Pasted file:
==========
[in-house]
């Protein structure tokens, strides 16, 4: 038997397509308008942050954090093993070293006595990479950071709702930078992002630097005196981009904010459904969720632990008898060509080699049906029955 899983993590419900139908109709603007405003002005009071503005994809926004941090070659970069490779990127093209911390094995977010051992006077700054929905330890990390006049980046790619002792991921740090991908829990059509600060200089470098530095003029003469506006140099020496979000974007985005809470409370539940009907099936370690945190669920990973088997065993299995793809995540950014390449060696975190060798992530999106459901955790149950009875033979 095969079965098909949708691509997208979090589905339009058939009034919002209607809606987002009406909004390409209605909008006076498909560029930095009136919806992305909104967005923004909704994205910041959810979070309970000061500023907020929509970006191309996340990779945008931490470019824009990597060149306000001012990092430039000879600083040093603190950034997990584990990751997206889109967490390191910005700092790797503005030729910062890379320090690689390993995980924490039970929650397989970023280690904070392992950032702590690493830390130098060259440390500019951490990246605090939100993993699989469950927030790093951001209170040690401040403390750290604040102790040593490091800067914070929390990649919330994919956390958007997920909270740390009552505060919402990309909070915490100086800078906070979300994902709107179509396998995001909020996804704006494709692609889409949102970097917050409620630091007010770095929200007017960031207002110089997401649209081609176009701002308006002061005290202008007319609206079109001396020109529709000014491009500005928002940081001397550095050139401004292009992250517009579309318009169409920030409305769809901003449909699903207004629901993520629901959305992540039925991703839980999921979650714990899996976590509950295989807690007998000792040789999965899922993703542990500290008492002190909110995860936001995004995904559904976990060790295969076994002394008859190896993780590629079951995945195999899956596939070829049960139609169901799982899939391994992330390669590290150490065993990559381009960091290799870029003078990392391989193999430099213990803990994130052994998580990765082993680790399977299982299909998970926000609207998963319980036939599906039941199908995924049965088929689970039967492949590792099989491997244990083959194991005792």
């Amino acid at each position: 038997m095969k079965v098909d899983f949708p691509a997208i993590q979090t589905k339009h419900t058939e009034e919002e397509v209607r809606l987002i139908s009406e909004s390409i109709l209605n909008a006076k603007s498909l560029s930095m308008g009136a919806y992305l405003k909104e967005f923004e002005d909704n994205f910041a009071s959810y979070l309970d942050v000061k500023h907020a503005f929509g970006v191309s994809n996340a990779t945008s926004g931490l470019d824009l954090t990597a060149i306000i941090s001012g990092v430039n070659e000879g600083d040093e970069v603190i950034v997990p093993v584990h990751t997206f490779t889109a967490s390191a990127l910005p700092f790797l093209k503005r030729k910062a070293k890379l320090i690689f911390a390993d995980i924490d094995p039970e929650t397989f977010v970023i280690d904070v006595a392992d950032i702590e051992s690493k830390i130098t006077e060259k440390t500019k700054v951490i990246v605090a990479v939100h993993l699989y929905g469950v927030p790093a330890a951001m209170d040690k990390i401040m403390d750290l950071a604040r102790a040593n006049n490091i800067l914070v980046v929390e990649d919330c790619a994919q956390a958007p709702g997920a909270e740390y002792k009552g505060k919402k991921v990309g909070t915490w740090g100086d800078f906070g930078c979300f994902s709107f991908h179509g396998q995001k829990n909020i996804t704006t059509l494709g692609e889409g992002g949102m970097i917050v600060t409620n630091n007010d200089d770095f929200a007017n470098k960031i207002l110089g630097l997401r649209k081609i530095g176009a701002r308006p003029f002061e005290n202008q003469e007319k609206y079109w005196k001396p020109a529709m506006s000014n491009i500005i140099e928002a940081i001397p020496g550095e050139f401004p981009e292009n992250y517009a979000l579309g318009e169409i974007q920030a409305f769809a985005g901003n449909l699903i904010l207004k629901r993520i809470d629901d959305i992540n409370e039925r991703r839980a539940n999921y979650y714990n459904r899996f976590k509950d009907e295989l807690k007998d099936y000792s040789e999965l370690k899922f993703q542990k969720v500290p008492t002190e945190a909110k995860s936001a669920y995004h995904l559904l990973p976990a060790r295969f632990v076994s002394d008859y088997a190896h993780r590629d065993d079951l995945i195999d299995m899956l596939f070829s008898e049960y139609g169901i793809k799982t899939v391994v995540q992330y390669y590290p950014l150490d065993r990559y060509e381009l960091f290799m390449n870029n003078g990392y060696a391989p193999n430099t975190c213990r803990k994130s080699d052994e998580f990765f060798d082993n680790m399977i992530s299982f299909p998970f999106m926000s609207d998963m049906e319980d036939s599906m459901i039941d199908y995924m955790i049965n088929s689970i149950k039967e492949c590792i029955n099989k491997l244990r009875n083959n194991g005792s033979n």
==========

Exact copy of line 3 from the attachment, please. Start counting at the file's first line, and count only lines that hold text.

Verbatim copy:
């Amino acid at each position: 038997m095969k079965v098909d899983f949708p691509a997208i993590q979090t589905k339009h419900t058939e009034e919002e397509v209607r809606l987002i139908s009406e909004s390409i109709l209605n909008a006076k603007s498909l560029s930095m308008g009136a919806y992305l405003k909104e967005f923004e002005d909704n994205f910041a009071s959810y979070l309970d942050v000061k500023h907020a503005f929509g970006v191309s994809n996340a990779t945008s926004g931490l470019d824009l954090t990597a060149i306000i941090s001012g990092v430039n070659e000879g600083d040093e970069v603190i950034v997990p093993v584990h990751t997206f490779t889109a967490s390191a990127l910005p700092f790797l093209k503005r030729k910062a070293k890379l320090i690689f911390a390993d995980i924490d094995p039970e929650t397989f977010v970023i280690d904070v006595a392992d950032i702590e051992s690493k830390i130098t006077e060259k440390t500019k700054v951490i990246v605090a990479v939100h993993l699989y929905g469950v927030p790093a330890a951001m209170d040690k990390i401040m403390d750290l950071a604040r102790a040593n006049n490091i800067l914070v980046v929390e990649d919330c790619a994919q956390a958007p709702g997920a909270e740390y002792k009552g505060k919402k991921v990309g909070t915490w740090g100086d800078f906070g930078c979300f994902s709107f991908h179509g396998q995001k829990n909020i996804t704006t059509l494709g692609e889409g992002g949102m970097i917050v600060t409620n630091n007010d200089d770095f929200a007017n470098k960031i207002l110089g630097l997401r649209k081609i530095g176009a701002r308006p003029f002061e005290n202008q003469e007319k609206y079109w005196k001396p020109a529709m506006s000014n491009i500005i140099e928002a940081i001397p020496g550095e050139f401004p981009e292009n992250y517009a979000l579309g318009e169409i974007q920030a409305f769809a985005g901003n449909l699903i904010l207004k629901r993520i809470d629901d959305i992540n409370e039925r991703r839980a539940n999921y979650y714990n459904r899996f976590k509950d009907e295989l807690k007998d099936y000792s040789e999965l370690k899922f993703q542990k969720v500290p008492t002190e945190a909110k995860s936001a669920y995004h995904l559904l990973p976990a060790r295969f632990v076994s002394d008859y088997a190896h993780r590629d065993d079951l995945i195999d299995m899956l596939f070829s008898e049960y139609g169901i793809k799982t899939v391994v995540q992330y390669y590290p950014l150490d065993r990559y060509e381009l960091f290799m390449n870029n003078g990392y060696a391989p193999n430099t975190c213990r803990k994130s080699d052994e998580f990765f060798d082993n680790m399977i992530s299982f299909p998970f999106m926000s609207d998963m049906e319980d036939s599906m459901i039941d199908y995924m955790i049965n088929s689970i149950k039967e492949c590792i029955n099989k491997l244990r009875n083959n194991g005792s033979n």